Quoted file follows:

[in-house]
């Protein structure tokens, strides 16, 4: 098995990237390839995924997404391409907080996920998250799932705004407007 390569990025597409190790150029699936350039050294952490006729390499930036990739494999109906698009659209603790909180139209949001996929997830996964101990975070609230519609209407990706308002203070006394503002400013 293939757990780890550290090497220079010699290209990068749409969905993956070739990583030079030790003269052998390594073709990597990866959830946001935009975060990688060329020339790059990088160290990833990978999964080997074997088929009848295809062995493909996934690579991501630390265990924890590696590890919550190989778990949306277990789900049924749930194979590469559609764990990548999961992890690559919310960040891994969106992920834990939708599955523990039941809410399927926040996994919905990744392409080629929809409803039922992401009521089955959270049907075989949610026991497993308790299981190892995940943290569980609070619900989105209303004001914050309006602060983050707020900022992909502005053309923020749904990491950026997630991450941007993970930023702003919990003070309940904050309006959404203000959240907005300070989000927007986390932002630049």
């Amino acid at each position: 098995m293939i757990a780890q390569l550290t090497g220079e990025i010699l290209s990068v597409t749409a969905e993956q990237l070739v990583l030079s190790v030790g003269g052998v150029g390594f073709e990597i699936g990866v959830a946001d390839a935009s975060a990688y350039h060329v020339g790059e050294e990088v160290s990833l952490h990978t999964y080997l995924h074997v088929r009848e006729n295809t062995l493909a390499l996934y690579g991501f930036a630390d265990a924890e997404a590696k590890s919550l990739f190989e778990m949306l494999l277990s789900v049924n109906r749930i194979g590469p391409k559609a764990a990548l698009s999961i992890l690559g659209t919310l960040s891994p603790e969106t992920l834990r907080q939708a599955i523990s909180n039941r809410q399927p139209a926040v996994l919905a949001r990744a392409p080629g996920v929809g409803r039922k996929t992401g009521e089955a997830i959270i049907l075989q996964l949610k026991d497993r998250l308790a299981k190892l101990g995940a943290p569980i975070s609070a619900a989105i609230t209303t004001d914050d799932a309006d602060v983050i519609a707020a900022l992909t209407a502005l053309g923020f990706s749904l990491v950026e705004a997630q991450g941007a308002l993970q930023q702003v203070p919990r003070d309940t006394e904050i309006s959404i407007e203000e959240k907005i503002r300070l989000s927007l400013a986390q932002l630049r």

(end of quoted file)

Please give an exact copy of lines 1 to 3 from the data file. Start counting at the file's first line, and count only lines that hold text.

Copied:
[in-house]
């Protein structure tokens, strides 16, 4: 098995990237390839995924997404391409907080996920998250799932705004407007 390569990025597409190790150029699936350039050294952490006729390499930036990739494999109906698009659209603790909180139209949001996929997830996964101990975070609230519609209407990706308002203070006394503002400013 293939757990780890550290090497220079010699290209990068749409969905993956070739990583030079030790003269052998390594073709990597990866959830946001935009975060990688060329020339790059990088160290990833990978999964080997074997088929009848295809062995493909996934690579991501630390265990924890590696590890919550190989778990949306277990789900049924749930194979590469559609764990990548999961992890690559919310960040891994969106992920834990939708599955523990039941809410399927926040996994919905990744392409080629929809409803039922992401009521089955959270049907075989949610026991497993308790299981190892995940943290569980609070619900989105209303004001914050309006602060983050707020900022992909502005053309923020749904990491950026997630991450941007993970930023702003919990003070309940904050309006959404203000959240907005300070989000927007986390932002630049």
């Amino acid at each position: 098995m293939i757990a780890q390569l550290t090497g220079e990025i010699l290209s990068v597409t749409a969905e993956q990237l070739v990583l030079s190790v030790g003269g052998v150029g390594f073709e990597i699936g990866v959830a946001d390839a935009s975060a990688y350039h060329v020339g790059e050294e990088v160290s990833l952490h990978t999964y080997l995924h074997v088929r009848e006729n295809t062995l493909a390499l996934y690579g991501f930036a630390d265990a924890e997404a590696k590890s919550l990739f190989e778990m949306l494999l277990s789900v049924n109906r749930i194979g590469p391409k559609a764990a990548l698009s999961i992890l690559g659209t919310l960040s891994p603790e969106t992920l834990r907080q939708a599955i523990s909180n039941r809410q399927p139209a926040v996994l919905a949001r990744a392409p080629g996920v929809g409803r039922k996929t992401g009521e089955a997830i959270i049907l075989q996964l949610k026991d497993r998250l308790a299981k190892l101990g995940a943290p569980i975070s609070a619900a989105i609230t209303t004001d914050d799932a309006d602060v983050i519609a707020a900022l992909t209407a502005l053309g923020f990706s749904l990491v950026e705004a997630q991450g941007a308002l993970q930023q702003v203070p919990r003070d309940t006394e904050i309006s959404i407007e203000e959240k907005i503002r300070l989000s927007l400013a986390q932002l630049r």